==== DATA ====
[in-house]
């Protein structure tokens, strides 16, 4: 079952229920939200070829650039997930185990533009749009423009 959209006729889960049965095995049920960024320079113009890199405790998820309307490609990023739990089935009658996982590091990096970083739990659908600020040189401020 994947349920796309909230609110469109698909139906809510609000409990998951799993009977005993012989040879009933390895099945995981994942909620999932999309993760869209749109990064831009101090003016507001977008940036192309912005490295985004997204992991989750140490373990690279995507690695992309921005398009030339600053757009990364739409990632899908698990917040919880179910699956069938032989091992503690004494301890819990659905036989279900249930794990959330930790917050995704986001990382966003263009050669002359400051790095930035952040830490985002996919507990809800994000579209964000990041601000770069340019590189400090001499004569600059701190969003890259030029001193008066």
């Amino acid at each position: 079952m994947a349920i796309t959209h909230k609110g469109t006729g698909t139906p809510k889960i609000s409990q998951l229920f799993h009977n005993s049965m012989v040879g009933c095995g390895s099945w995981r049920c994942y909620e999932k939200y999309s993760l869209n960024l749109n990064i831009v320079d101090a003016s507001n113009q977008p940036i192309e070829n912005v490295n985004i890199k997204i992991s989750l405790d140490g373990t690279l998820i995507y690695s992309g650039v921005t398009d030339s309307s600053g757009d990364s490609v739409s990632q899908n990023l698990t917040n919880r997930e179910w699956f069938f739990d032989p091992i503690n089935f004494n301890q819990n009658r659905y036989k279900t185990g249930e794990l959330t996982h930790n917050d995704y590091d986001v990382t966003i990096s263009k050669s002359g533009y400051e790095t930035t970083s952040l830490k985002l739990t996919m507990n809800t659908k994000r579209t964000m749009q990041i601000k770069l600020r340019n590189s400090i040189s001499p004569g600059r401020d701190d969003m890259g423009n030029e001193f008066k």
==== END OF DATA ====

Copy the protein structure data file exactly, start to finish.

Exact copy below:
[in-house]
């Protein structure tokens, strides 16, 4: 079952229920939200070829650039997930185990533009749009423009 959209006729889960049965095995049920960024320079113009890199405790998820309307490609990023739990089935009658996982590091990096970083739990659908600020040189401020 994947349920796309909230609110469109698909139906809510609000409990998951799993009977005993012989040879009933390895099945995981994942909620999932999309993760869209749109990064831009101090003016507001977008940036192309912005490295985004997204992991989750140490373990690279995507690695992309921005398009030339600053757009990364739409990632899908698990917040919880179910699956069938032989091992503690004494301890819990659905036989279900249930794990959330930790917050995704986001990382966003263009050669002359400051790095930035952040830490985002996919507990809800994000579209964000990041601000770069340019590189400090001499004569600059701190969003890259030029001193008066």
């Amino acid at each position: 079952m994947a349920i796309t959209h909230k609110g469109t006729g698909t139906p809510k889960i609000s409990q998951l229920f799993h009977n005993s049965m012989v040879g009933c095995g390895s099945w995981r049920c994942y909620e999932k939200y999309s993760l869209n960024l749109n990064i831009v320079d101090a003016s507001n113009q977008p940036i192309e070829n912005v490295n985004i890199k997204i992991s989750l405790d140490g373990t690279l998820i995507y690695s992309g650039v921005t398009d030339s309307s600053g757009d990364s490609v739409s990632q899908n990023l698990t917040n919880r997930e179910w699956f069938f739990d032989p091992i503690n089935f004494n301890q819990n009658r659905y036989k279900t185990g249930e794990l959330t996982h930790n917050d995704y590091d986001v990382t966003i990096s263009k050669s002359g533009y400051e790095t930035t970083s952040l830490k985002l739990t996919m507990n809800t659908k994000r579209t964000m749009q990041i601000k770069l600020r340019n590189s400090i040189s001499p004569g600059r401020d701190d969003m890259g423009n030029e001193f008066k």